A1: We had expected a recovery in sales of digital pianos (DP) for entry-level models, for which demand had been weak in various regions, but the demand has not yet returned. The recovery in the Chinese market has also been slower than expected. The first point is that in China, not only piano sales in stores, but also EC sales were sluggish, and DP market conditions were tougher than expected worldwide, including China. The second point is that the impact of production cuts affected the performance more than the decline in sales. In particular, production of pianos made in China was significantly reduced in the first quarter. But it was not easy to change the production system for acoustic musical instruments so flexibly, and the factory profitability deteriorated more than expected.
Q&A on the Presentation of Performance Results for the First Quarter of the Fiscal Year Ending March 31, 2024 (FY2024.3) (Held on August 3, 2023)
Q1: What are the reasons for the downturn in core operating profit in the first quarter and the revision of the full-year earnings forecast?
Q2: Originally, the Company planned a 2% year-on-year decrease in musical instruments production for the current fiscal year. What kind of products are you going to reduce production additionally and to what extent?
A2: We have factored in additional production cuts of about 2%, mainly in the first half, centered on pianos made in China and DPs made in China and Indonesia, and we expect a total decrease of about 4% from the previous fiscal year.
Q3: What is the background behind the deterioration in the model mix?
A3: The background is that piano sales in China, where profit margins are high, and DP sales worldwide are falling.
Q4: Are sales in the mid- to high-end products steady?
A4: The lowest model in DP's mid-price products and entry-level pianos made in Indonesia have been affected, but in general, demand for mid- to high-end products continues to be firm. For some products, supply has not yet fully caught up.
Q5: I believe that the mid- to high-end products contribute more to profits than entry-level models. If sales of such products are strong, won't the impact on profit and loss be limited?
A5: While that is true for musical instruments as a whole, DP has a higher profit margin than other musical instruments, even for entry-level models, and pianos made in China also have a higher profit margin due to efficient development, production, and sales regionally, so the impact on profit and loss is not small.
Q6: Please explain DP's market environment and pricing policy.
A6: There is a large inventory of entry-level models on the market, including those of other companies, and competition is intensifying. Under such circumstances, we will put new, more competitive entry models on the market. Although we will temporarily discount prices to reduce inventories of our current product, we will continue to be conscious of the need to adjust prices, including passing on higher costs.
Q7: How do you see the timing of the normalization of market inventory?
A7: The recovery of sales of entry-level DP models and pianos in China has been slow, and market inventories have not decreased so much as our expectation and at this point, we expect it will take time until the end of the year for the situation to normalize.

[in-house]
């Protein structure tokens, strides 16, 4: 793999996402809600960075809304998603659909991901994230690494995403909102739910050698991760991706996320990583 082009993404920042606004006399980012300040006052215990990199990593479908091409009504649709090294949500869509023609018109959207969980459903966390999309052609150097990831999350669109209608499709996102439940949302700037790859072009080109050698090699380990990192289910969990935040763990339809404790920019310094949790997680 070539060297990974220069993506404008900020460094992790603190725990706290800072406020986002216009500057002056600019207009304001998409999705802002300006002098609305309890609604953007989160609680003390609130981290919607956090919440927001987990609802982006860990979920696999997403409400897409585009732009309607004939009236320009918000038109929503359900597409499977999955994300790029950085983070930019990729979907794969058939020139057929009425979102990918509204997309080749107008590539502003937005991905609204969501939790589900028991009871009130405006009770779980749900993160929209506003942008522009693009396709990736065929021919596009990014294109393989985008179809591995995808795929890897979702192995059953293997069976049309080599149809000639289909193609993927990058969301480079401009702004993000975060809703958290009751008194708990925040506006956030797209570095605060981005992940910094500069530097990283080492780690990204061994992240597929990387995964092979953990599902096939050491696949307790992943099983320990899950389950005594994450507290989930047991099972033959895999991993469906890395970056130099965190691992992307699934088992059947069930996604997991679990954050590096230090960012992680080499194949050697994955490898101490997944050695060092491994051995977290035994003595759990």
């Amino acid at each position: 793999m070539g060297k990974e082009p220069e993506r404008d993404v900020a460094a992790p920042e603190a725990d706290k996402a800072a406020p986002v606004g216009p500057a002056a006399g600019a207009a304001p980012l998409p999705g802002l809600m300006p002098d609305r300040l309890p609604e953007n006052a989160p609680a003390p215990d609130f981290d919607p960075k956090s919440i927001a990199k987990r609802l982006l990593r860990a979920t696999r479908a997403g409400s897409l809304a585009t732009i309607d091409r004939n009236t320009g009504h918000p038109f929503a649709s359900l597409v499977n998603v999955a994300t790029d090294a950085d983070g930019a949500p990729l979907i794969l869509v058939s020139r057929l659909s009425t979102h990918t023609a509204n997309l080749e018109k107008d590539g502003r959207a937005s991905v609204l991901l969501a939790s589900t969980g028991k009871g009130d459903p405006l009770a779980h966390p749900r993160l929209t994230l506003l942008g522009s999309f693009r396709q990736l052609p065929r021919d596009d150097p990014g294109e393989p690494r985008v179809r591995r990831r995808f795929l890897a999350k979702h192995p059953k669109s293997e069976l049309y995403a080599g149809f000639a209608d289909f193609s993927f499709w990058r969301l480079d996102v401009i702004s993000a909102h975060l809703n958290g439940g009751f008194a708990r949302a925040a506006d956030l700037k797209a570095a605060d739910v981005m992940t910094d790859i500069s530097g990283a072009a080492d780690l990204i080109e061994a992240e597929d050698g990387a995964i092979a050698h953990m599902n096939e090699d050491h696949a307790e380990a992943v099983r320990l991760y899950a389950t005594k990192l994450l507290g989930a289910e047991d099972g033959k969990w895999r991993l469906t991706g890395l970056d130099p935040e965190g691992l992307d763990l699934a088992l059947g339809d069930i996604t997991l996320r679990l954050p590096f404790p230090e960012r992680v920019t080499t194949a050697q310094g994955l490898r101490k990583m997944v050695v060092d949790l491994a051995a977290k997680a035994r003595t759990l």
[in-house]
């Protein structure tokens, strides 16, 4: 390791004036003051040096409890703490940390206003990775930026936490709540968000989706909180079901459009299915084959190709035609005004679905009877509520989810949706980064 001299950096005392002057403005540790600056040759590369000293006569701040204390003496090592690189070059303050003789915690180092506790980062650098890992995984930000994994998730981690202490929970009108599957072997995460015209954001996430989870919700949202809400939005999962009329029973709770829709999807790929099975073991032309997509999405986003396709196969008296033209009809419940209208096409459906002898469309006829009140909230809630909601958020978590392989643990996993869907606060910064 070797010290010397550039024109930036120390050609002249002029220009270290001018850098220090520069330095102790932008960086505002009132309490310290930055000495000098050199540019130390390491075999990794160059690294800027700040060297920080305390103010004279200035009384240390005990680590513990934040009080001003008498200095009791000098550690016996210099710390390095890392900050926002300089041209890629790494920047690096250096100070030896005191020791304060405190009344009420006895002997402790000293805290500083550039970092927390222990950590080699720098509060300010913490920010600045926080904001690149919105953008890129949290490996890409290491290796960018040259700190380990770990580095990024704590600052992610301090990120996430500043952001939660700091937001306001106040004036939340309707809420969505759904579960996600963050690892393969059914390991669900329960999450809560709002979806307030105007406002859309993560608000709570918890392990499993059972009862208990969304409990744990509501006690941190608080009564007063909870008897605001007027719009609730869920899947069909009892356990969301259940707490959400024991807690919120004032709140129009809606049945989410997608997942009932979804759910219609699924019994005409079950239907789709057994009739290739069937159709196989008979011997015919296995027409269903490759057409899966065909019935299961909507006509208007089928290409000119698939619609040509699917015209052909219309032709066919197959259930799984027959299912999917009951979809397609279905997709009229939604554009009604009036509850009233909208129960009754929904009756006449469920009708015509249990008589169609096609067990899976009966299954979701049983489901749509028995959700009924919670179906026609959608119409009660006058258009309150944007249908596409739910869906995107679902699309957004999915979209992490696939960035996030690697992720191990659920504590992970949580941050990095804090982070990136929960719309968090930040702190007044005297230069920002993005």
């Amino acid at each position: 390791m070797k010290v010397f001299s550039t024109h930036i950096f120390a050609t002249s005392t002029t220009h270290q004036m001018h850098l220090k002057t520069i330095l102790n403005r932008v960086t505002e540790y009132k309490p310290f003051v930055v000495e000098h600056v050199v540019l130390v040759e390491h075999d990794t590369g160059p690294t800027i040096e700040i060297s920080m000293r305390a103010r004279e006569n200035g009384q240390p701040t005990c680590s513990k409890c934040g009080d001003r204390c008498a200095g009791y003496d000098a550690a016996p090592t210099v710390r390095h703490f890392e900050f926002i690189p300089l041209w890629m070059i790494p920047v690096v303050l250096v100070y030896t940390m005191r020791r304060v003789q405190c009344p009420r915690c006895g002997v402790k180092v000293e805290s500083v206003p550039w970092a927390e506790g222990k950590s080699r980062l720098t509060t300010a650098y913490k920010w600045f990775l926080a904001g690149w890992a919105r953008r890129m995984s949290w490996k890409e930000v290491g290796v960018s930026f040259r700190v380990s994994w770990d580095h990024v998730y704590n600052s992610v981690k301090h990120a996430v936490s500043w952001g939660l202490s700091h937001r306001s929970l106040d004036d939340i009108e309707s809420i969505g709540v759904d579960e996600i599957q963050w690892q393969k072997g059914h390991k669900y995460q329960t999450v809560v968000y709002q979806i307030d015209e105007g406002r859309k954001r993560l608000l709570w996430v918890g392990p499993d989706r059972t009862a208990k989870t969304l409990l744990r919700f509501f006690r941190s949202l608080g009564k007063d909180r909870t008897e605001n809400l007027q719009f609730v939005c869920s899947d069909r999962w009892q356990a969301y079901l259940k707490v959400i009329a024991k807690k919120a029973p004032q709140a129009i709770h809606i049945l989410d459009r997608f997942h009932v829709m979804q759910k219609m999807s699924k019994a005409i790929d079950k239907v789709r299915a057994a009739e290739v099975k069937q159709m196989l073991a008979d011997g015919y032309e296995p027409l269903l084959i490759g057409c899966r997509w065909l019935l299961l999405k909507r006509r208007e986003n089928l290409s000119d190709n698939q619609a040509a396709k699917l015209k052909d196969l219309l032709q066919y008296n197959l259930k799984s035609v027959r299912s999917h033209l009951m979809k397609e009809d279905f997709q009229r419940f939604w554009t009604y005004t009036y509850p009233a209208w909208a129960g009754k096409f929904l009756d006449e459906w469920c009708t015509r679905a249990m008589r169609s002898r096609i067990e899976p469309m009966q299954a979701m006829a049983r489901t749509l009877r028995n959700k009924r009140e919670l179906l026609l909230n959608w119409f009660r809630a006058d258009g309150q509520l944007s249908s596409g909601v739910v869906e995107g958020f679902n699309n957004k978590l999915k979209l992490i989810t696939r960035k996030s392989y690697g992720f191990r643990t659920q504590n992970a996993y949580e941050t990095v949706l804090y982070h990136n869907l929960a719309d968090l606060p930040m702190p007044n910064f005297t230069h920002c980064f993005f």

Q8: What is your outlook for DPs, wind instruments, and B2C audio equipment?
A8: Sales of DPs are showing positive signs from Europe, where sales first became weak last year. We expect a gradual recovery in the second half of the current fiscal year, partly due to the effects of new product launches. Wind instruments are expected to remain firm due to the continuing effects of subsidies by the U.S. government. In audio equipment for individuals, we will introduce new competitive sound bar products, so we expect to stimulate demand through various measures and surpass the level of the previous year when we were forced to deal with difficult situations due to supply shortages.
Q9: Please allow me to confirm the amount of ¥3.4 billion impact on the core operating profit due to the year-on-year decline in sales and production, model mix, and price optimization in the first quarter on slide p4, broken down by each factor.
A9: Although we are not disclosing the exact breakdown, please understand that approximately ¥1.5 billion comes from sales decline, and the remaining ¥2.0 billion negative factors include the results of model mix, production cutback, and price optimization. Price optimization is a positive factor compared to the previous year.
Q10: Similarly, I would like to confirm the ¥5 billion year-on-year increase for the full year on slide p7.
A10: About ¥7 billion results from the increase in sales, and the negative factors of remaining ¥2 billion include the model mix, production cutbacks, and positive price optimization.
Q11: What about a fall of ¥9.9 billion compared to the previous projections?
A11: About ¥6.0 billion is due to lower sales, and the remaining approx. ¥4.0 billion comes from the deterioration of factory profitability resulting from reduced production, which is greater than the decrease in sales, model mix, and price optimization. Price optimization is a temporary discount, so it is negative compared to the previous forecast.
Q12: Please explain the background of the increase in inventories at the end of the fiscal year from ¥128 billion in the previous forecast to ¥136 billion in the updated forecast, which may be affected by foreign exchange rates.
A12: Excluding exchange rate effects, we expect an increase of about ¥5 billion. The breakdown consists of about ¥3 billion which indicates the movement of work in process and parts materials, and the remaining of about ¥2 billion which shows that of products. There will be no major change in musical instruments, with an increase in home audio, network products, and other audio equipment.